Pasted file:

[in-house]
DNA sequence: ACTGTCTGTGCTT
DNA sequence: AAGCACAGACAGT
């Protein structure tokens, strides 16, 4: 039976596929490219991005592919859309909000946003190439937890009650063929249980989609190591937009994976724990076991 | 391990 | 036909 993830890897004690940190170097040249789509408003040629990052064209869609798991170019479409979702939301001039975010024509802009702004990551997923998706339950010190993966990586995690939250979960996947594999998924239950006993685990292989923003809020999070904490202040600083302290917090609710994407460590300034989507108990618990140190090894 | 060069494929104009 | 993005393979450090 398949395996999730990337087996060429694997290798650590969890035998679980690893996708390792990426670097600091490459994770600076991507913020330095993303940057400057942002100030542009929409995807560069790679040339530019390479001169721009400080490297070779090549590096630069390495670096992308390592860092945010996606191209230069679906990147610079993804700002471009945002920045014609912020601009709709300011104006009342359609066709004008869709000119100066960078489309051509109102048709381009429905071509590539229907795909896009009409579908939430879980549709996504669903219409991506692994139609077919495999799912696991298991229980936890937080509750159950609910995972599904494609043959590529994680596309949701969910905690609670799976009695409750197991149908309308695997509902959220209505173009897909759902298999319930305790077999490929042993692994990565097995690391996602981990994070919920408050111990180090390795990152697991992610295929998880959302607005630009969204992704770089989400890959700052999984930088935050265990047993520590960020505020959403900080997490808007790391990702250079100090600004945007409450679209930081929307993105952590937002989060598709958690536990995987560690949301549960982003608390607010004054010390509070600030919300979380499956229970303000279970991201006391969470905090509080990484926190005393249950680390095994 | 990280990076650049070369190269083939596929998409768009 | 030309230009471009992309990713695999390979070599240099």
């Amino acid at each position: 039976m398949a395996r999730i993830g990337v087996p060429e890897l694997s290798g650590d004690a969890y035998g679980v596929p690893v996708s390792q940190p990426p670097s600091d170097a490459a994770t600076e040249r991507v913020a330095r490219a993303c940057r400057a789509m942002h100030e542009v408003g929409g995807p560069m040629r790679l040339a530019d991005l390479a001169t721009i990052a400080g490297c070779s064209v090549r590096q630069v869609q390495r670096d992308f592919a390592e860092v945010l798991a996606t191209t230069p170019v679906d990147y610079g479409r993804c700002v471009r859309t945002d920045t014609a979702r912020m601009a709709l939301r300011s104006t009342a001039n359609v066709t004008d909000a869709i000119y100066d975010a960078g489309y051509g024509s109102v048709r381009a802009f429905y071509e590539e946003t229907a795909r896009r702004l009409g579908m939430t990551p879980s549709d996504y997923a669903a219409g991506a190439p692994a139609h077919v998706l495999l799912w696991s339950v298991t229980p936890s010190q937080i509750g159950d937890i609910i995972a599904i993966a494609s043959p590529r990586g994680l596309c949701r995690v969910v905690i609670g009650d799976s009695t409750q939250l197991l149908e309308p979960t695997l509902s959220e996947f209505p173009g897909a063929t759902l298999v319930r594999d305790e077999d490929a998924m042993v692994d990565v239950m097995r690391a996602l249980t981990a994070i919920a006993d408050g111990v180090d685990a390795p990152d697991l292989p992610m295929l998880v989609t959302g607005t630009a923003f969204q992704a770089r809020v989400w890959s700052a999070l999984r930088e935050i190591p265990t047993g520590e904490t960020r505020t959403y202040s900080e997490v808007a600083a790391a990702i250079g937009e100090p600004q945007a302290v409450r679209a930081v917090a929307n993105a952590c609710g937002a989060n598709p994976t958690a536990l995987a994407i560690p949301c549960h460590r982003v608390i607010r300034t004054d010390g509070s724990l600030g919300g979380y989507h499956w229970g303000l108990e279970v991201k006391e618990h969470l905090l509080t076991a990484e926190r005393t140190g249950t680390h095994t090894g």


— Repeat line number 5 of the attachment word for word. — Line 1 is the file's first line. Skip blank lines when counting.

């Amino acid at each position: 039976m398949a395996r999730i993830g990337v087996p060429e890897l694997s290798g650590d004690a969890y035998g679980v596929p690893v996708s390792q940190p990426p670097s600091d170097a490459a994770t600076e040249r991507v913020a330095r490219a993303c940057r400057a789509m942002h100030e542009v408003g929409g995807p560069m040629r790679l040339a530019d991005l390479a001169t721009i990052a400080g490297c070779s064209v090549r590096q630069v869609q390495r670096d992308f592919a390592e860092v945010l798991a996606t191209t230069p170019v679906d990147y610079g479409r993804c700002v471009r859309t945002d920045t014609a979702r912020m601009a709709l939301r300011s104006t009342a001039n359609v066709t004008d909000a869709i000119y100066d975010a960078g489309y051509g024509s109102v048709r381009a802009f429905y071509e590539e946003t229907a795909r896009r702004l009409g579908m939430t990551p879980s549709d996504y997923a669903a219409g991506a190439p692994a139609h077919v998706l495999l799912w696991s339950v298991t229980p936890s010190q937080i509750g159950d937890i609910i995972a599904i993966a494609s043959p590529r990586g994680l596309c949701r995690v969910v905690i609670g009650d799976s009695t409750q939250l197991l149908e309308p979960t695997l509902s959220e996947f209505p173009g897909a063929t759902l298999v319930r594999d305790e077999d490929a998924m042993v692994d990565v239950m097995r690391a996602l249980t981990a994070i919920a006993d408050g111990v180090d685990a390795p990152d697991l292989p992610m295929l998880v989609t959302g607005t630009a923003f969204q992704a770089r809020v989400w890959s700052a999070l999984r930088e935050i190591p265990t047993g520590e904490t960020r505020t959403y202040s900080e997490v808007a600083a790391a990702i250079g937009e100090p600004q945007a302290v409450r679209a930081v917090a929307n993105a952590c609710g937002a989060n598709p994976t958690a536990l995987a994407i560690p949301c549960h460590r982003v608390i607010r300034t004054d010390g509070s724990l600030g919300g979380y989507h499956w229970g303000l108990e279970v991201k006391e618990h969470l905090l509080t076991a990484e926190r005393t140190g249950t680390h095994t090894g």